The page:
Computing device 100 may have additional features or functionality. For example, computing device 100 may also include additional data storage devices (removable and/or non-removable) such as, for example, magnetic disks, optical disks, or tape. Such additional storage is illustrated in FIG. 1 by removable storage 109 and non-removable storage 110. Computer storage media may include volatile and nonvolatile, removable and non-removable media implemented in any method or technology for storage of information, such as computer readable instructions, data structures, program modules, or other data. System memory 104, removable storage 109 and non-removable storage 110 are all examples of computer storage media. Computer storage media includes, but is not limited to, RAM, ROM, EEPROM, flash memory or other memory technology, CD-ROM, digital versatile disks (DVD) or other optical storage, magnetic cassettes, magnetic tape, magnetic disk storage or other magnetic storage devices, or any other medium which can be used to store the desired information and which can be accessed by computing device 100. Any such computer storage media may be part of device 100. Computing device 100 may also have input device(s) 112 such as keyboard, mouse, pen, voice input device, touch input device, etc. Output device(s) 114 such as a display, speakers, printer, etc. may also be included. These devices are well know in the art and need not be discussed at length here.
 Computing device 100 may also contain communication connections 116 that allow the device to communicate with other computing devices 118, such as over a network. Communication connections 116 is one example of communication media. Communication media may typically be embodied by computer readable instructions, data structures, program modules, or other data in a modulated data signal, such as a carrier wave or other transport mechanism, and includes any information delivery media. The term “modulated data signal” means a signal that has one or more of its characteristics set or changed in such a manner as to encode information in the signal. By way of example, and not limitation, communication media includes wired media such as a wired network or direct-wired connection, and wireless media such as acoustic, RF, infrared and other wireless media. The term computer readable media as used herein includes both storage media and communication media.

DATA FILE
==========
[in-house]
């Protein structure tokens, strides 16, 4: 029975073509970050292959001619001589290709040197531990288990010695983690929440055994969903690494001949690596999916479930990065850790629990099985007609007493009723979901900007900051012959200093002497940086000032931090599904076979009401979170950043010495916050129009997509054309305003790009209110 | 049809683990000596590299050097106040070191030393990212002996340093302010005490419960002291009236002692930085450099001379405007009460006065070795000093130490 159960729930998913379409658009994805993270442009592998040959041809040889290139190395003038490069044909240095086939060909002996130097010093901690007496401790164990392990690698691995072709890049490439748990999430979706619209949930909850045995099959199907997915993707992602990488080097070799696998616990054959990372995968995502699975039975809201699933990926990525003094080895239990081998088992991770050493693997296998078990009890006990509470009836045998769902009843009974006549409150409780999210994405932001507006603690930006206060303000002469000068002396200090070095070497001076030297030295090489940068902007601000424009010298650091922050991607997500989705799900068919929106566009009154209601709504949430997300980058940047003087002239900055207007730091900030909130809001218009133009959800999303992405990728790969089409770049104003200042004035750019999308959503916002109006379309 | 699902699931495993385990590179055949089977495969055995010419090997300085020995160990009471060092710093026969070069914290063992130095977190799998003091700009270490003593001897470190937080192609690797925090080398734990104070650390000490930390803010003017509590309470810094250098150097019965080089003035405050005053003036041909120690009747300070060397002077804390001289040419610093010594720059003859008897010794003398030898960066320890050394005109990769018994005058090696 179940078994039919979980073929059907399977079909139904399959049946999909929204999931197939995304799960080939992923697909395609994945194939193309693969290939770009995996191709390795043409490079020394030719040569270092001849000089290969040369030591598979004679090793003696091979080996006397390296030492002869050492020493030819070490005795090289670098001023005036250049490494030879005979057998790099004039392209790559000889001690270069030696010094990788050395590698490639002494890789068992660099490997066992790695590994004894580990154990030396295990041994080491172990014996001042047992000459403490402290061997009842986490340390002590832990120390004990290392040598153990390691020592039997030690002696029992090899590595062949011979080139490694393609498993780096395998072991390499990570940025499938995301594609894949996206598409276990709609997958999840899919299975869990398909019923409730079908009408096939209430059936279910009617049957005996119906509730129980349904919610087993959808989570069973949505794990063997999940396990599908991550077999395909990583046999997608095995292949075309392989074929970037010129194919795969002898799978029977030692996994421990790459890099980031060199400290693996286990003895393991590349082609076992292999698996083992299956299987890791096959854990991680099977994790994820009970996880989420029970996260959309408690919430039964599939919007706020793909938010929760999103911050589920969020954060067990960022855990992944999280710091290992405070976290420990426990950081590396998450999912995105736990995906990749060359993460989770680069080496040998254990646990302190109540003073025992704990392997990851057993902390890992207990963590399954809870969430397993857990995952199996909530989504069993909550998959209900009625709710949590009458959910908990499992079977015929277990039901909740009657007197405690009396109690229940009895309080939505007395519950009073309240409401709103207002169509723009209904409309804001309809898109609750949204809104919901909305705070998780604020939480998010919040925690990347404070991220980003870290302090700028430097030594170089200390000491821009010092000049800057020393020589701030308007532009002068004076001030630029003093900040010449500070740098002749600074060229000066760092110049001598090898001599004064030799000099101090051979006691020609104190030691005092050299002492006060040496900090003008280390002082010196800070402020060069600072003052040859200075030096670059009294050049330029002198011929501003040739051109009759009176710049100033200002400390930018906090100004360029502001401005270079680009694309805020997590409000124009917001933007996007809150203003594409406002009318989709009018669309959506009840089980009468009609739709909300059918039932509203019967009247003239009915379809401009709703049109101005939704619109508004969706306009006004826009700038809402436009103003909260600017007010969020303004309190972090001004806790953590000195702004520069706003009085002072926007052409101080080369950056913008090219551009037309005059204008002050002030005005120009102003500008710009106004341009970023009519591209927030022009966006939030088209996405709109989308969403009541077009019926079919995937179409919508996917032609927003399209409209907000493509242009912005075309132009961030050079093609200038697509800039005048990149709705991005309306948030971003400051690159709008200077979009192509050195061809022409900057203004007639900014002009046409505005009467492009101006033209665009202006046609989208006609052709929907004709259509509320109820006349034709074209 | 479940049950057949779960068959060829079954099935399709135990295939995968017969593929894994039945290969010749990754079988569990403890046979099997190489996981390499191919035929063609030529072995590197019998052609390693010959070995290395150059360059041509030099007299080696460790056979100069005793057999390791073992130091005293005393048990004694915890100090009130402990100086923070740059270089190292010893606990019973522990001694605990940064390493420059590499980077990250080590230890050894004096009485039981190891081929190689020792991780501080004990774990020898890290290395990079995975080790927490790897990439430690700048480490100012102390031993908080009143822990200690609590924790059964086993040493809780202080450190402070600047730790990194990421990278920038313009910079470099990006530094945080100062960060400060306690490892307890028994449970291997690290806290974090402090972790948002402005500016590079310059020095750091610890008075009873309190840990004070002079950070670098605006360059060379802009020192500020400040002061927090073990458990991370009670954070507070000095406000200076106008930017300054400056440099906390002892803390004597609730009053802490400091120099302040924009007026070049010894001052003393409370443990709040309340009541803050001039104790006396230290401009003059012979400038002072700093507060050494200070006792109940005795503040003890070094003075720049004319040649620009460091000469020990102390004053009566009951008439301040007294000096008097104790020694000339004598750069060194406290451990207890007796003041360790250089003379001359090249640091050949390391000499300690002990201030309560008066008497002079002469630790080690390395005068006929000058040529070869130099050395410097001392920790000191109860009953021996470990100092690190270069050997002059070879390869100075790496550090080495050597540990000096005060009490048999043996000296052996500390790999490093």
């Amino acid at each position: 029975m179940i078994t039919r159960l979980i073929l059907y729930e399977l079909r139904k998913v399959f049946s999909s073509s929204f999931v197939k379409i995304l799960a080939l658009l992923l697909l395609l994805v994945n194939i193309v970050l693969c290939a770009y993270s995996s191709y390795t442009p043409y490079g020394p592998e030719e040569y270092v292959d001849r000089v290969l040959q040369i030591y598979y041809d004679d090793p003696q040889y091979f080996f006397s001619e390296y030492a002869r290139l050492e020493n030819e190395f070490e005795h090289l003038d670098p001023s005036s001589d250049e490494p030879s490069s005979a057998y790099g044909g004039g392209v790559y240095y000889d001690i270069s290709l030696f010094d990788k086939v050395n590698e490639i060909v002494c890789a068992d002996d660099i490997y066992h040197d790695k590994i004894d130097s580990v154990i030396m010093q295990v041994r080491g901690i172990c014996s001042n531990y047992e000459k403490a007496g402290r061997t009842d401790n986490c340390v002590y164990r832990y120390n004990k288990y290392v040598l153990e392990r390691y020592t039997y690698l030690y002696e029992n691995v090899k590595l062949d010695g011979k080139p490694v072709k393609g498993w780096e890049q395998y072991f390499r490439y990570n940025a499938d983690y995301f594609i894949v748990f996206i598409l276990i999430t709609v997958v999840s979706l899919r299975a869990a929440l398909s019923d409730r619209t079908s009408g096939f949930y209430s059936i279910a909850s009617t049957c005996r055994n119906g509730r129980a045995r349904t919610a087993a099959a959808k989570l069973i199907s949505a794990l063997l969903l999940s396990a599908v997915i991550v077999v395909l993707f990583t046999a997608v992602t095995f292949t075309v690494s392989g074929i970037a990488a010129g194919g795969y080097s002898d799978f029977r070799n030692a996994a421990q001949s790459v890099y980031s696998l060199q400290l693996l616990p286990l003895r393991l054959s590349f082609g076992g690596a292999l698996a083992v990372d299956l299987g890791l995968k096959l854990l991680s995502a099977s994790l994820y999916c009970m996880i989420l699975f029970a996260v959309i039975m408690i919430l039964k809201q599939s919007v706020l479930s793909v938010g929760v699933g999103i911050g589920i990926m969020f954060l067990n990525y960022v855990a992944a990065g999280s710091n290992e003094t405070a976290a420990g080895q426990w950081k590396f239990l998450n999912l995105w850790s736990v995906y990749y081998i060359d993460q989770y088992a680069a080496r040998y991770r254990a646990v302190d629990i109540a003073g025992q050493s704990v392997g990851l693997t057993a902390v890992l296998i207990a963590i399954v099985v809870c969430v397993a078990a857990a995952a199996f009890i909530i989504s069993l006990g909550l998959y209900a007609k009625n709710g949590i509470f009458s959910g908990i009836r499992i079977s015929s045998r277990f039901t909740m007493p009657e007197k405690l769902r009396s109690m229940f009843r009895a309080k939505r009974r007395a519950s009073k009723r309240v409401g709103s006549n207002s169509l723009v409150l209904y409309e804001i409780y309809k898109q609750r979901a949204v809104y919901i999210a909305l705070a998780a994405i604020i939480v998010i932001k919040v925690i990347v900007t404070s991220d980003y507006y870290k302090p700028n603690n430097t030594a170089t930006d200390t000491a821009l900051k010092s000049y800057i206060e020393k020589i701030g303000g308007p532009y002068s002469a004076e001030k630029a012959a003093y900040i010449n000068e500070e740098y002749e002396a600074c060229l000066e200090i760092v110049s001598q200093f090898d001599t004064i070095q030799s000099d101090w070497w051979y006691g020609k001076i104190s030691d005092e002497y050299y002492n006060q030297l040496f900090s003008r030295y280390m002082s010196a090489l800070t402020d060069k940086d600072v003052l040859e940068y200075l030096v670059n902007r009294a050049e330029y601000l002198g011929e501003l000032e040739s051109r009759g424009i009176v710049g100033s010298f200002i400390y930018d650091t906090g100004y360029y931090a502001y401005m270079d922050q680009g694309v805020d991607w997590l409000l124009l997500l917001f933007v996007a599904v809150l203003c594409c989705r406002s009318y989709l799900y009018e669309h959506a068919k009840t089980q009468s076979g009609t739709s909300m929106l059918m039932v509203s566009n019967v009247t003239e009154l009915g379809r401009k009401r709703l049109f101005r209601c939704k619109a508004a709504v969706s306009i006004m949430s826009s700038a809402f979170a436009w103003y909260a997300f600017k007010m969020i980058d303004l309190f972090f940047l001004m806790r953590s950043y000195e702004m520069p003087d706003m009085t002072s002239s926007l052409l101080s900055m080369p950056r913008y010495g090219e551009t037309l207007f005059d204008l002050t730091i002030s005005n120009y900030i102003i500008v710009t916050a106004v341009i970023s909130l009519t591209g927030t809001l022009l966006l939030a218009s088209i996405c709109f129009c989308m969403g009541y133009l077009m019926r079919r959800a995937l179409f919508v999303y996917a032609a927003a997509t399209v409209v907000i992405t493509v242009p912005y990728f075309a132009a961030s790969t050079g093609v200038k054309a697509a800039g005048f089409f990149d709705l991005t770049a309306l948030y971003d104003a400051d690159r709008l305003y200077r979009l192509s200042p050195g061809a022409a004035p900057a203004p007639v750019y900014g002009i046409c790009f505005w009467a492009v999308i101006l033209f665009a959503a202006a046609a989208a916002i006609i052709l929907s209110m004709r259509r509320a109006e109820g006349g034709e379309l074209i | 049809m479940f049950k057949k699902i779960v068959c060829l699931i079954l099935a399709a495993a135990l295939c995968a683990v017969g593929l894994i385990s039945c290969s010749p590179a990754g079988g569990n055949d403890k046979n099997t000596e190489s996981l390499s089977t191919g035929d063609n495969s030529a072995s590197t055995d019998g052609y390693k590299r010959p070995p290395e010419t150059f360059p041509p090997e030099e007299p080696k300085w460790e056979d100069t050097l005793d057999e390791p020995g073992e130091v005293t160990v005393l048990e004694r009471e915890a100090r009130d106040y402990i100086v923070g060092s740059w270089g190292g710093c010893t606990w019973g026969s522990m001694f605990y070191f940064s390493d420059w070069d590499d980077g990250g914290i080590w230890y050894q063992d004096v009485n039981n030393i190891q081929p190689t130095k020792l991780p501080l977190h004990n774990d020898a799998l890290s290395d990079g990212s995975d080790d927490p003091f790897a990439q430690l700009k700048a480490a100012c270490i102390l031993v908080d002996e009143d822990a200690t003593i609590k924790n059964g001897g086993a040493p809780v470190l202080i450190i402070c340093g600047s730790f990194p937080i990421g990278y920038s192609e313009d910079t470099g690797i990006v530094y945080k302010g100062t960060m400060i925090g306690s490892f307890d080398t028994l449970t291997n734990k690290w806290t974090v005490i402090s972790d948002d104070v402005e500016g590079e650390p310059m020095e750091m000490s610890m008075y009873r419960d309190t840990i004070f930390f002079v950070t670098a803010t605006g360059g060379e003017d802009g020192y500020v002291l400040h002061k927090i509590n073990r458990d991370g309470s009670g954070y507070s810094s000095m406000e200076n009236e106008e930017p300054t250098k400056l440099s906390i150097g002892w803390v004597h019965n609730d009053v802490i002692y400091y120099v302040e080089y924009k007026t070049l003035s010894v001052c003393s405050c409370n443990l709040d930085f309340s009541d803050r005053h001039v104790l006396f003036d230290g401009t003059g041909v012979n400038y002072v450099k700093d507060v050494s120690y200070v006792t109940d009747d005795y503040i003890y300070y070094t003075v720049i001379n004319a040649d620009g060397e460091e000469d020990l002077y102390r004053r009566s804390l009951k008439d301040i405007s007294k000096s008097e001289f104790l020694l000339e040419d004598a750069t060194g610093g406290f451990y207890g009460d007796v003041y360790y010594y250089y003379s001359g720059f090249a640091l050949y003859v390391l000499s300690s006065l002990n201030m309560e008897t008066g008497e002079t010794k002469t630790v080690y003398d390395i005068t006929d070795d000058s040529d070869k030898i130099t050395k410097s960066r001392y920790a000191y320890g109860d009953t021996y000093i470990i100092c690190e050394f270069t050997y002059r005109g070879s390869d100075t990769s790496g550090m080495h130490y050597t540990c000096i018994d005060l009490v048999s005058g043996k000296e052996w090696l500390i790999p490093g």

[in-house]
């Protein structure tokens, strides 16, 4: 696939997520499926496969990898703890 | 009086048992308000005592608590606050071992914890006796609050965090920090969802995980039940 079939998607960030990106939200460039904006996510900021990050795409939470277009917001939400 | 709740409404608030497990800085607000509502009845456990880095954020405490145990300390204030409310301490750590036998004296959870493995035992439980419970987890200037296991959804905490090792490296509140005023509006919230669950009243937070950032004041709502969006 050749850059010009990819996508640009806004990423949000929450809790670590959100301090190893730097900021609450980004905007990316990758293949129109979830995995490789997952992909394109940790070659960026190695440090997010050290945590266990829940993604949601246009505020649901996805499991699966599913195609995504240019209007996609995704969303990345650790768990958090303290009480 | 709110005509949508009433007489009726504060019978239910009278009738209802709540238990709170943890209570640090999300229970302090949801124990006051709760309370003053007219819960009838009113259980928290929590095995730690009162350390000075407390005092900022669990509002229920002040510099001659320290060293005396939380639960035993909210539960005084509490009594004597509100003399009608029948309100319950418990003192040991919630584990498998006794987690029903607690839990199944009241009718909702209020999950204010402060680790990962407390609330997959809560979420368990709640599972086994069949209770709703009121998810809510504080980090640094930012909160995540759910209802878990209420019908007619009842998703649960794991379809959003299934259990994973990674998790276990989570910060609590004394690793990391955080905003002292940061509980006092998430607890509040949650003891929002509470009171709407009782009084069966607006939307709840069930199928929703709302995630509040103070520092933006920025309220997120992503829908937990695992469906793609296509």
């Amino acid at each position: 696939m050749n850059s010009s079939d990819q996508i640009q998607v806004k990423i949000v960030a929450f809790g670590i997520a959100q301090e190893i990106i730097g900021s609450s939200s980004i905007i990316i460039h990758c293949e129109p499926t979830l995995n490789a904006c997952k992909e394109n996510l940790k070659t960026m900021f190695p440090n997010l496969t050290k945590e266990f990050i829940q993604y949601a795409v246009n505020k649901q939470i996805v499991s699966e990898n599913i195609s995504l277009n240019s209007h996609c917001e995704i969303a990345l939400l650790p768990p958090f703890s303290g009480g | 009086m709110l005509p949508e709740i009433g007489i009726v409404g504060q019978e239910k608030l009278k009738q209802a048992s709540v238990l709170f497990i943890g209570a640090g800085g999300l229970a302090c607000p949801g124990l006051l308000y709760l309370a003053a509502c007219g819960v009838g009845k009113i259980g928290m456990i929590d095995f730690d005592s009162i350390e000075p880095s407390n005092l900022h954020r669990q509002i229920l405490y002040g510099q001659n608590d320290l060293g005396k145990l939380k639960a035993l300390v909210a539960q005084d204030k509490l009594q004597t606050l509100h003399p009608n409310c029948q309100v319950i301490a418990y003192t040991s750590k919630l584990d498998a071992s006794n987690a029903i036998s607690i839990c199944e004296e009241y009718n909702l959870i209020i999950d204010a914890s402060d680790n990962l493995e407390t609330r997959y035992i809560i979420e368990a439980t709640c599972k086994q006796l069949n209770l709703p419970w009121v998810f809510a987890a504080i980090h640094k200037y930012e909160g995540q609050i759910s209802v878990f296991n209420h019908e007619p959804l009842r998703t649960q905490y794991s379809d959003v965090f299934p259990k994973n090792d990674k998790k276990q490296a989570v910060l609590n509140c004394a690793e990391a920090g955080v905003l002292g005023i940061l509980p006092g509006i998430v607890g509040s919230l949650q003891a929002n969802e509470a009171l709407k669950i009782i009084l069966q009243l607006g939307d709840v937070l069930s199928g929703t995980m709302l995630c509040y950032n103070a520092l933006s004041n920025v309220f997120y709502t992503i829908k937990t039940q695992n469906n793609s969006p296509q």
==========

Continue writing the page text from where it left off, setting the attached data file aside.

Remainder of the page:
With reference to FIG. 2, one exemplary system for implementing the invention includes a mobile device, such as mobile device 200. The mobile device 200 has a processor 260, a memory 262, a display 228, and a keypad 232. The memory 262 generally includes both volatile memory (e.g., RAM) and non-volatile memory (e.g., ROM, Flash Memory, or the like). The mobile device 200 includes an operating system 264, such as the Windows CE operating system from Microsoft Corporation or other operating system, which is resident in the memory 262 and executes on the processor 260. The keypad 232 may be a push button numeric dialing pad (such as on a typical telephone), a multi-key keyboard (such as a conventional keyboard). The display 228 may be a liquid crystal display, or any other type of display commonly used in mobile devices. The display 228 may be touch-sensitive, and would then also act as an input device.